Two elements make Sealsdramon stand out: the framing of his kills, and his context within the series as a whole. His name comes from the Navy SEALs, and he’s designed to match. The arrival of a Digimon sporting militaristic armor and whose kills are always preceded by sniper sights immediately signals that playtime is over. There’s also the coldly calm way his lines are delivered as he follows up each kill by stating a number: one which our heroes realize is a body count, just about to reach four digits.
At last Hiro and co. have come up against a battle they can’t talk their way out of. No amount of belief in friendship can quell the heart of a murderer who kills for the fun of it, and so the horror feels far more heightened than in any other episode thus far. Plus, the sheer number of Digimon we see Sealsdramon is staggering. We’re introduced to several adorable Digimon, just for him to snipe them with no warning save the telltale dot on their faces. In a pair of Monodramon’s cases, he shoots them during a meal and we watch their food drop to the ground half-eaten. It’s brutal.
Parting is such sweet sorrow
Hiro and co. find themselves directly in Sealsdramon’s line of fire, and that’s when tragedy strikes. Time slows to a crawl as a knife approaches Gammamon, and the rest of the cast looks on in horror. The only one who can make it in time is Bokomon, who ends up taking the hit himself and dying. Our fountain of information character is gone, and with it comes our first acknowledgment of how death works in Ghost Game. Though he is reborn as a Digitama, it’s noted that the Bokomon our heroes knew will never return.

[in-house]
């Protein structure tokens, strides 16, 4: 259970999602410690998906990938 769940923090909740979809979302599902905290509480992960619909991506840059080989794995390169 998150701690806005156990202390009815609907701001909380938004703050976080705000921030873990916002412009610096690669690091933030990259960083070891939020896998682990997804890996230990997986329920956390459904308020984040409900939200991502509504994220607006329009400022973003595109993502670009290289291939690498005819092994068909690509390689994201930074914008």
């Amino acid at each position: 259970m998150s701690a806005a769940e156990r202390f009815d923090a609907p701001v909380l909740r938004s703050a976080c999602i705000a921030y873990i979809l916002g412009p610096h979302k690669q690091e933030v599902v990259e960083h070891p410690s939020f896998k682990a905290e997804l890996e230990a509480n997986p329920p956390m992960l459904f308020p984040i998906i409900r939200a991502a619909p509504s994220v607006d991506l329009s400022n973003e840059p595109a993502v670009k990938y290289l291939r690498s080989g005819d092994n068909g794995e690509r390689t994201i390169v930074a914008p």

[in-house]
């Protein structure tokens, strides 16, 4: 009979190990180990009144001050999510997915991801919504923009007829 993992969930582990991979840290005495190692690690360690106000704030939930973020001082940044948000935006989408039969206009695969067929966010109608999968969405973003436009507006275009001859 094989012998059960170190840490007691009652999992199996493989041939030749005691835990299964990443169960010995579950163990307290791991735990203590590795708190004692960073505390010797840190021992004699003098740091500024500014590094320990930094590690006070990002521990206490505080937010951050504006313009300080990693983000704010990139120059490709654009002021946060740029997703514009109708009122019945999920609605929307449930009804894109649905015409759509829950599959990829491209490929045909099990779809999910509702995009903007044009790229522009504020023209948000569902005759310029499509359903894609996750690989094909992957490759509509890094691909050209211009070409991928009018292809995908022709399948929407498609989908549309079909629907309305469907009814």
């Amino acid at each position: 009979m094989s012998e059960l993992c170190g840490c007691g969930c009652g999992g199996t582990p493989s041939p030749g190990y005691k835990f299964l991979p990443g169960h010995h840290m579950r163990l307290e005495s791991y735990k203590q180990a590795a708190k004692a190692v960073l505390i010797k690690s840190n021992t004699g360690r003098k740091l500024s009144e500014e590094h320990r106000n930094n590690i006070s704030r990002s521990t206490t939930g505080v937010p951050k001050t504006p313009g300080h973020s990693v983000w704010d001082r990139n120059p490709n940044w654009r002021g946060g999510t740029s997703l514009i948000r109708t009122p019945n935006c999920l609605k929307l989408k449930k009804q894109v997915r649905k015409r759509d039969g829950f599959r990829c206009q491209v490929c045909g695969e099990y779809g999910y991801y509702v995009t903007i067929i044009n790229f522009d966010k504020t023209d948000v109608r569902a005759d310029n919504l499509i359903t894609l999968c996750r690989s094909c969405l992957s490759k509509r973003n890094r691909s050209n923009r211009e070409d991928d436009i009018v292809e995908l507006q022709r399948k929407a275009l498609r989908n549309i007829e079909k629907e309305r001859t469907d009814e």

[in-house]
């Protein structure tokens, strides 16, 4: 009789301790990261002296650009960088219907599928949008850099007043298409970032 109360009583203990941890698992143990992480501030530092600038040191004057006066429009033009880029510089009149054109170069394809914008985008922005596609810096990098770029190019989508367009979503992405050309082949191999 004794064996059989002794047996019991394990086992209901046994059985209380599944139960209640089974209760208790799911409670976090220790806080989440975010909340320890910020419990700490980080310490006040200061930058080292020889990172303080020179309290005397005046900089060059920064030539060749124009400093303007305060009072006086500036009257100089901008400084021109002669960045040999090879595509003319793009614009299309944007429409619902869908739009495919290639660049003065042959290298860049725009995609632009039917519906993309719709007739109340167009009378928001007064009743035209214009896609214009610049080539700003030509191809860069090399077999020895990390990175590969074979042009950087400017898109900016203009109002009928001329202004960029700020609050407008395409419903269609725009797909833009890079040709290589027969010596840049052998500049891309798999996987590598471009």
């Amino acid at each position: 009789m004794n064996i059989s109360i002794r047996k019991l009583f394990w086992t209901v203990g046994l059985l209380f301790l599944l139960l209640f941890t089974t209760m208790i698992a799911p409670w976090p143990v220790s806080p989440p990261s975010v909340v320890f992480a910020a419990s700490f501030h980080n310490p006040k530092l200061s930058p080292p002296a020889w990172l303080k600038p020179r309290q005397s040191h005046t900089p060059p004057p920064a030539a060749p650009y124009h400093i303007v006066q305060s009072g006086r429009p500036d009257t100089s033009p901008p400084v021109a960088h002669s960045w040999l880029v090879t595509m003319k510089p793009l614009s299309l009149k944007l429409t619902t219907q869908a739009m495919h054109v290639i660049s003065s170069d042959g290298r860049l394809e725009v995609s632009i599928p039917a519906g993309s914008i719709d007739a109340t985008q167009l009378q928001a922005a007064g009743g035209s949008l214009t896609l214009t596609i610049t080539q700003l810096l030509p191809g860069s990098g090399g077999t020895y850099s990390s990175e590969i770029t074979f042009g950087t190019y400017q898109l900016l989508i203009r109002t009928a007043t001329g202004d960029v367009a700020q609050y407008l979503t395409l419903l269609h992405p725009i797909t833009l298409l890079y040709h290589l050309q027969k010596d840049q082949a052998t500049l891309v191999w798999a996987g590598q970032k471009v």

Once Ghost Game wraps up, this moment will undoubtedly remain one of if not the most pivotal turning point in the series. It’s not just that Bokomon is an ally character, but that he is a particularly important figure in Gammamon’s life. Because Gammamon is so childish, he hasn’t really engaged in heart-to-heart conversations or anything of the sort. He is largely a figure to be cherished to protected, and Bokomon is a kind elder who has fed him and supported him in their brief time together. There’s a real feeling of a bond cut short, of a character who could have offered so much more to our heroes and whose role in the group will be impossible to fill.